08 Apr What happens to your car when you get in an accident?
Today’s automobile designs reflect not only style and looks, but exceptional improvements in passenger safety as well. Although many people become concerned with the extent of the damage to their vehicle, what is important to understand is that much of the damage is done by design: the buckling and crumpling of certain parts on a vehicle show the energy being absorbed by the car instead of the people absorbing the impact.
In older designs made with a large, stiff frame, although the vehicle itself may not have shown much damage, the person or people inside absorbed most of the energy created by a collision. A good analogy is something a lot of us may have done as a child. Think of yourself or some children jumping down off a tree or a fence. We are able to bend and flex our knees when landing, absorbing the energy created by coming into contact with the hard ground. Now picture that same jump, but while landing, you keep your knees in a locked position. Jarring to say the least!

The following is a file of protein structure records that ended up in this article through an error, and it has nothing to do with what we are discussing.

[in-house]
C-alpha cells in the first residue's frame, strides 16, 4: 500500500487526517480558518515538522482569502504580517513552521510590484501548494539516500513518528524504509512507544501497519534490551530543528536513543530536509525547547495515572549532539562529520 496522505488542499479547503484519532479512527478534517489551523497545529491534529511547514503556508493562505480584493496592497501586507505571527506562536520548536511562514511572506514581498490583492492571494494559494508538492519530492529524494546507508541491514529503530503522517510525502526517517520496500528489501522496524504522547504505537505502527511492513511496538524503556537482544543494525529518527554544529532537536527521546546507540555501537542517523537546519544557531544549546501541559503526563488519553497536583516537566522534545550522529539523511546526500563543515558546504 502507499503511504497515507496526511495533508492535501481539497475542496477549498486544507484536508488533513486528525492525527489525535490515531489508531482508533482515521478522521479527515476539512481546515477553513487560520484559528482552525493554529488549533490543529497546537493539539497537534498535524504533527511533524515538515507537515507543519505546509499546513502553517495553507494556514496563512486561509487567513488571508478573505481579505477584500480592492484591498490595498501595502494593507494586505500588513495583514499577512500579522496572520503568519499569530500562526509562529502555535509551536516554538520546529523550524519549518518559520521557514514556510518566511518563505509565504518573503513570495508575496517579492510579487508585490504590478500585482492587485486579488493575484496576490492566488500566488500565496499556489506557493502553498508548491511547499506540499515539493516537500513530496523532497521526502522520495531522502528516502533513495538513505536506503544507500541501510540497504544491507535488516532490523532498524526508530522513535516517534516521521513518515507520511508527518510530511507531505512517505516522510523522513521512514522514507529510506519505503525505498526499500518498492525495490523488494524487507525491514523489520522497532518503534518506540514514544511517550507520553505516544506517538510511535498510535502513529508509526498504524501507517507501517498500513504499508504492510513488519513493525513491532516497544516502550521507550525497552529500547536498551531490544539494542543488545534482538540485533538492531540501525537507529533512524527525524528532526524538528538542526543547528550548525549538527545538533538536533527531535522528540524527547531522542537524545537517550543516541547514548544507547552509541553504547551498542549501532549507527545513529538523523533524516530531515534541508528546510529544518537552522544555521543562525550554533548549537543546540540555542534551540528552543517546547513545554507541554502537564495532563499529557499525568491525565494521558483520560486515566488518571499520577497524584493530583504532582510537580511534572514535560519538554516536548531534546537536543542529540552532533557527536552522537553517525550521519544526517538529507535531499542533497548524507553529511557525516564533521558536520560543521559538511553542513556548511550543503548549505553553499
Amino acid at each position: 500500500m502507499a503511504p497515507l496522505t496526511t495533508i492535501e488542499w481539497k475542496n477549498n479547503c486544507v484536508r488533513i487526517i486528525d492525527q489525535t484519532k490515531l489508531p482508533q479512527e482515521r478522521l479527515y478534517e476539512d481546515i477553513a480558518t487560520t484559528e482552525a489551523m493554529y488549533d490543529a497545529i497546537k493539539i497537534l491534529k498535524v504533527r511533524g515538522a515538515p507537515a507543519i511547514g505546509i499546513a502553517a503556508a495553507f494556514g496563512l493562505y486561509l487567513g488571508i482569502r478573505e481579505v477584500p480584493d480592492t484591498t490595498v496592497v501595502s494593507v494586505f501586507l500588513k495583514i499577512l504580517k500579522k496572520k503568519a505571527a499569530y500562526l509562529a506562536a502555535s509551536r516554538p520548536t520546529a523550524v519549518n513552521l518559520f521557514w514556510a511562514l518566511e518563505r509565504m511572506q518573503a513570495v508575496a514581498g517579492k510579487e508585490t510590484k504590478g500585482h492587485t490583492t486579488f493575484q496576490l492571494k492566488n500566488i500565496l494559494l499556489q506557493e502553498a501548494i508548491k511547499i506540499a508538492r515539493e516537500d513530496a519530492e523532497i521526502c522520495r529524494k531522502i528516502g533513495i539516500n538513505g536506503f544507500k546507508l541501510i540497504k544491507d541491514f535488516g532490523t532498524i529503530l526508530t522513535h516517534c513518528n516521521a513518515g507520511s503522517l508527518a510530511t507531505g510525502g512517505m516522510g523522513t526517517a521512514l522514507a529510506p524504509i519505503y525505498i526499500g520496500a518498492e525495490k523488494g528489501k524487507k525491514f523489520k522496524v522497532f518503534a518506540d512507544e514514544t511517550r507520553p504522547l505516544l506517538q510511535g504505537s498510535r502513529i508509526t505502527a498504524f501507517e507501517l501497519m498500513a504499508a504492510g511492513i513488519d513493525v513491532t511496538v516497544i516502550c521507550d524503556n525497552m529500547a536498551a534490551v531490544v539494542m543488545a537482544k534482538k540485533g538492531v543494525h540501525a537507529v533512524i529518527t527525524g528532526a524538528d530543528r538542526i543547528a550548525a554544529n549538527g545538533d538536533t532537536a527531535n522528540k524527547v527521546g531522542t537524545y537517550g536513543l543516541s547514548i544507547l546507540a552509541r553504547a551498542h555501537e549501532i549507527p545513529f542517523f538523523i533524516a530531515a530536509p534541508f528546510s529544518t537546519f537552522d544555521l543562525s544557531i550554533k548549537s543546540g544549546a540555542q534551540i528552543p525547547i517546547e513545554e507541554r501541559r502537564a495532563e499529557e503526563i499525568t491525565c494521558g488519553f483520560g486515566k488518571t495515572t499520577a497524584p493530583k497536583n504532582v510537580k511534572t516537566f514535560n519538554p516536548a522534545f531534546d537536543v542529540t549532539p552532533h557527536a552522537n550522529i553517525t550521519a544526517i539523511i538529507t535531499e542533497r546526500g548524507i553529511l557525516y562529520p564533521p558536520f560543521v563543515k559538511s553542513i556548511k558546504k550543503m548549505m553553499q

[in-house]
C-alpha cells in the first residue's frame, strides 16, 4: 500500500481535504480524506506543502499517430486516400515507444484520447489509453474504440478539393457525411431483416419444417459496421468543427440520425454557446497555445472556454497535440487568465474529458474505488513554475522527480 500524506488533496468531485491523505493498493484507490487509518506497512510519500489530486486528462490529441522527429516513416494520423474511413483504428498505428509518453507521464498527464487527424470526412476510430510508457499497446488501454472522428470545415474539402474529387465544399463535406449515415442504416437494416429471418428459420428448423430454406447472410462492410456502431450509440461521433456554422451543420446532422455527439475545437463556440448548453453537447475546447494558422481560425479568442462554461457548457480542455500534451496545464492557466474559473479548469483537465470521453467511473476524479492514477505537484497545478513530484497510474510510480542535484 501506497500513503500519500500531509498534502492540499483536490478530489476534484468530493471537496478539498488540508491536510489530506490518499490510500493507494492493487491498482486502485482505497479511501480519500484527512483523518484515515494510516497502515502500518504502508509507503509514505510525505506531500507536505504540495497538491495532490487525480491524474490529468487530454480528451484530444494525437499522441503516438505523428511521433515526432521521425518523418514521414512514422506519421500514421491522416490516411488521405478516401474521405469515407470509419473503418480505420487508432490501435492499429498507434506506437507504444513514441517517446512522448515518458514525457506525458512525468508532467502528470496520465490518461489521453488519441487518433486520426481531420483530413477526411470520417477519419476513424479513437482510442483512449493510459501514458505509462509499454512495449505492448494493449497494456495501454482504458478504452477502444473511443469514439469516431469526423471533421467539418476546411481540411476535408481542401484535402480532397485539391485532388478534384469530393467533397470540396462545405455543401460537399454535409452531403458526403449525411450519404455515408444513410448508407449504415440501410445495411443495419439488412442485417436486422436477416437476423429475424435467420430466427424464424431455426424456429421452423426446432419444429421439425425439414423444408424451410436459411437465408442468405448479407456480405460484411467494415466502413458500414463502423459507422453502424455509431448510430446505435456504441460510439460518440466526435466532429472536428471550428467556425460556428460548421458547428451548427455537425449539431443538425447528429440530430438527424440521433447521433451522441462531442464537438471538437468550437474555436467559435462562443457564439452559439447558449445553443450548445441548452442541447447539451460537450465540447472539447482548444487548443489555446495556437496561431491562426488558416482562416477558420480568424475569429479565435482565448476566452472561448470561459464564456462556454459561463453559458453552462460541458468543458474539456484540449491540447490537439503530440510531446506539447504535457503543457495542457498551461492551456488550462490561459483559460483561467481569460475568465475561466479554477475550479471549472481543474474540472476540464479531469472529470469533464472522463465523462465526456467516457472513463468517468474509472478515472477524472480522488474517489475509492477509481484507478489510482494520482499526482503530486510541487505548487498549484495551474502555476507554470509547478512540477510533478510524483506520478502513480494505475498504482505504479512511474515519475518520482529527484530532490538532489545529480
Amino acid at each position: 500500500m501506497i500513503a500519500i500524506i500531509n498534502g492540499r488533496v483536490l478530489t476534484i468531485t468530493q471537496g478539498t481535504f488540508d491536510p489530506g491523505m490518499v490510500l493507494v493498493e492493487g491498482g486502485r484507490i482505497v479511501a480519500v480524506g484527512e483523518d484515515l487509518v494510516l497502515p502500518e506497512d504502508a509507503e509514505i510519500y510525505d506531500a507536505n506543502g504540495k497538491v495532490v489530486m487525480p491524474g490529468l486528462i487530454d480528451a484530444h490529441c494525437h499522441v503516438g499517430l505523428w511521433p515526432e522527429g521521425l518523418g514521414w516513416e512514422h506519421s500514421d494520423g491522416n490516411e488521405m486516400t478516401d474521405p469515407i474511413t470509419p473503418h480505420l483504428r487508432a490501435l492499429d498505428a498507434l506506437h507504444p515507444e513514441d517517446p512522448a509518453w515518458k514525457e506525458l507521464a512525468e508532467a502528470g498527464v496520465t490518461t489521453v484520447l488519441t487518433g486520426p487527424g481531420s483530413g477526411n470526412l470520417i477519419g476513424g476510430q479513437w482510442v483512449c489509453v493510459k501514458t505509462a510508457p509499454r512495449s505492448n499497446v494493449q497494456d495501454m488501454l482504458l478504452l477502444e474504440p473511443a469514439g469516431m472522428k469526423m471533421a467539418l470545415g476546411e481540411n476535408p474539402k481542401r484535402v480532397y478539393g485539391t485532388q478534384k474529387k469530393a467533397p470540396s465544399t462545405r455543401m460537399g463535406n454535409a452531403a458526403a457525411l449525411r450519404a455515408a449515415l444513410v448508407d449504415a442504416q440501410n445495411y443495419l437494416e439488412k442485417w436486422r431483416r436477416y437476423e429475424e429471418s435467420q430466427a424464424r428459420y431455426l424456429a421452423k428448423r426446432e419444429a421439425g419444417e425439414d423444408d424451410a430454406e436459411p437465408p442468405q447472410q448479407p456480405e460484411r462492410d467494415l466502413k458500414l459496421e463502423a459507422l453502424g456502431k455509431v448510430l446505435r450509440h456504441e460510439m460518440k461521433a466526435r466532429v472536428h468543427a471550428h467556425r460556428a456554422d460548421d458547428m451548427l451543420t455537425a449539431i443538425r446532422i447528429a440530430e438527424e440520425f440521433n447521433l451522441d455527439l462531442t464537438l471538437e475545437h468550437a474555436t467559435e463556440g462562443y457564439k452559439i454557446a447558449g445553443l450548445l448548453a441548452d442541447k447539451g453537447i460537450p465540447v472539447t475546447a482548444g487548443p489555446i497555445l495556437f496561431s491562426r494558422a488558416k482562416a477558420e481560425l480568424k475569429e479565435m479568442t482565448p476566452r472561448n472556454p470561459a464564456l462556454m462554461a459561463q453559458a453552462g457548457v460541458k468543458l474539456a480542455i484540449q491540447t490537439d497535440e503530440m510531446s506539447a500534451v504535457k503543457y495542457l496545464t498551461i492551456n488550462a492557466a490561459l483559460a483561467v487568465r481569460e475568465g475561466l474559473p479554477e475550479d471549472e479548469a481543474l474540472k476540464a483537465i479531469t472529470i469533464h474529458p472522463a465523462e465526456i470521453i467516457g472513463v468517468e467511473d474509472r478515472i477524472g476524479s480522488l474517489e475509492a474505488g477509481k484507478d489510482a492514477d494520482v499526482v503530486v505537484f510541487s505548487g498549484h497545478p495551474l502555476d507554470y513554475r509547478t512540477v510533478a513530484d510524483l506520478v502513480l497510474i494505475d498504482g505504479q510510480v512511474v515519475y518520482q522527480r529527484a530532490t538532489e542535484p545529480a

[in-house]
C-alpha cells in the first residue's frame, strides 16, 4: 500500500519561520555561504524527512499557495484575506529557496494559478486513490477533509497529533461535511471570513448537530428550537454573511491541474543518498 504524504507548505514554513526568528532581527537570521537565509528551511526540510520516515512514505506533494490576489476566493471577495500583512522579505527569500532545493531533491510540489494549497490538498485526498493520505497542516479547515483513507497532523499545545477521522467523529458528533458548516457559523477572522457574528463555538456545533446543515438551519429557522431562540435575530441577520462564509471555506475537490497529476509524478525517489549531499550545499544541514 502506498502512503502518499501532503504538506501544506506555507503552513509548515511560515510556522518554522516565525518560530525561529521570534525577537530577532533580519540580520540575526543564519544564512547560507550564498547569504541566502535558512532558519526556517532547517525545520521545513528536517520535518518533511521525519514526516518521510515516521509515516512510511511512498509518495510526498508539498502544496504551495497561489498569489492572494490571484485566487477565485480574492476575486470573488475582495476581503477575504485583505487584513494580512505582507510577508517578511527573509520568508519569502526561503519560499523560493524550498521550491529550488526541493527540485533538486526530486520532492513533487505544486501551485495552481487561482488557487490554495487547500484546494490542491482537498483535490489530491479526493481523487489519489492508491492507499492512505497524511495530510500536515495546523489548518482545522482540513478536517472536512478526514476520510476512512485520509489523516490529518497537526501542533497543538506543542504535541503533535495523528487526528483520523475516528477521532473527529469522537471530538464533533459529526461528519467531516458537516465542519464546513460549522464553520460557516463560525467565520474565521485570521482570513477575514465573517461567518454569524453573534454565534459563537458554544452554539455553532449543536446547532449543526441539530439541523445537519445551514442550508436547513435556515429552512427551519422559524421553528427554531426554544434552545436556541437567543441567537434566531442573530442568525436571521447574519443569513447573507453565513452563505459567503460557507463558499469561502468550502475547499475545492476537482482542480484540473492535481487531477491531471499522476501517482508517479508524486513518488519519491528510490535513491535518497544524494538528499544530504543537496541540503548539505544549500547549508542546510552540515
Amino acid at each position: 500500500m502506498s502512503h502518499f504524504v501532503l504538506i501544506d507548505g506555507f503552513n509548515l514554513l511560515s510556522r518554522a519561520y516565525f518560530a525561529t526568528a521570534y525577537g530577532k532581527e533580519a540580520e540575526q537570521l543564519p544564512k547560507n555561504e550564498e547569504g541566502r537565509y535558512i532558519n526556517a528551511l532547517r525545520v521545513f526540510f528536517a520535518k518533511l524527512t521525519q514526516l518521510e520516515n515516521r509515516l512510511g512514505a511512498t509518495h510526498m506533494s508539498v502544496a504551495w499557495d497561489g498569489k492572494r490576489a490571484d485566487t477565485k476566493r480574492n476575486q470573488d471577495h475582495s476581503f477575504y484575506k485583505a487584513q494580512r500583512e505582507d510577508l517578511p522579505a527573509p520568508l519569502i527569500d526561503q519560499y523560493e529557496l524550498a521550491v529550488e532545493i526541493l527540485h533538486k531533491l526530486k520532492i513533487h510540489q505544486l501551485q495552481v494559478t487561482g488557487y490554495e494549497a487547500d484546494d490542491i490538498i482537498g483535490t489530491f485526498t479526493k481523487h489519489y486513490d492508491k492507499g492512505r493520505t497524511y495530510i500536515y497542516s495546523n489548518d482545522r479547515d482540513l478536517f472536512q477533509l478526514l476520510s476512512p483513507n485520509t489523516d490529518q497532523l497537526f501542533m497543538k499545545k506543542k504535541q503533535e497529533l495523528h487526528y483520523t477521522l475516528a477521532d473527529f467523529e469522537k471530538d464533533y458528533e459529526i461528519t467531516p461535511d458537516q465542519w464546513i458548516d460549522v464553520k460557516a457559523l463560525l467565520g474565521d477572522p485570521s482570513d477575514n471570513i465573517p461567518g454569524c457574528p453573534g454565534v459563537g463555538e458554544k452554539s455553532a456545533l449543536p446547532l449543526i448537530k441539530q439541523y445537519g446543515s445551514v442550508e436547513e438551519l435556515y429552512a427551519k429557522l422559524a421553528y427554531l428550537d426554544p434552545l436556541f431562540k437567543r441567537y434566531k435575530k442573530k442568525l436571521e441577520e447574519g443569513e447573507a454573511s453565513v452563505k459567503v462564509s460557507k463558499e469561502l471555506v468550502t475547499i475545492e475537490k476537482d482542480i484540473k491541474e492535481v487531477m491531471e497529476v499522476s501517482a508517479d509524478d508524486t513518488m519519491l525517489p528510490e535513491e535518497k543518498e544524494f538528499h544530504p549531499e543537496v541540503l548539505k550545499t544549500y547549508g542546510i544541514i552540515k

Like our knees and muscles absorbing the shock of impact while landing, modern vehicles have “crush zones” and ways in which the vehicle absorbs the impact and sends this energy around the car and away from the people inside. Additional safety comes from anti-lock brakes, airbags, seat belts and other means, but the actual structure of the car plays a major role in saving lives and preventing far more serious injuries.
“Ok”, you might be thinking, “so maybe my car is supposed to look this damaged… but how do you fix it correctly?”
Now to auto body repair and the work our team at Collex performs day in, day out.
Typically, our repair work consists of all or some of the following:
- “Tear down” or Disassembly
- “Frame” or Structural work
- Body and Plastic work
- Paint Preparation
- Painting or “Refinishing”
- Systems Check
- Cleaning and Final Preparation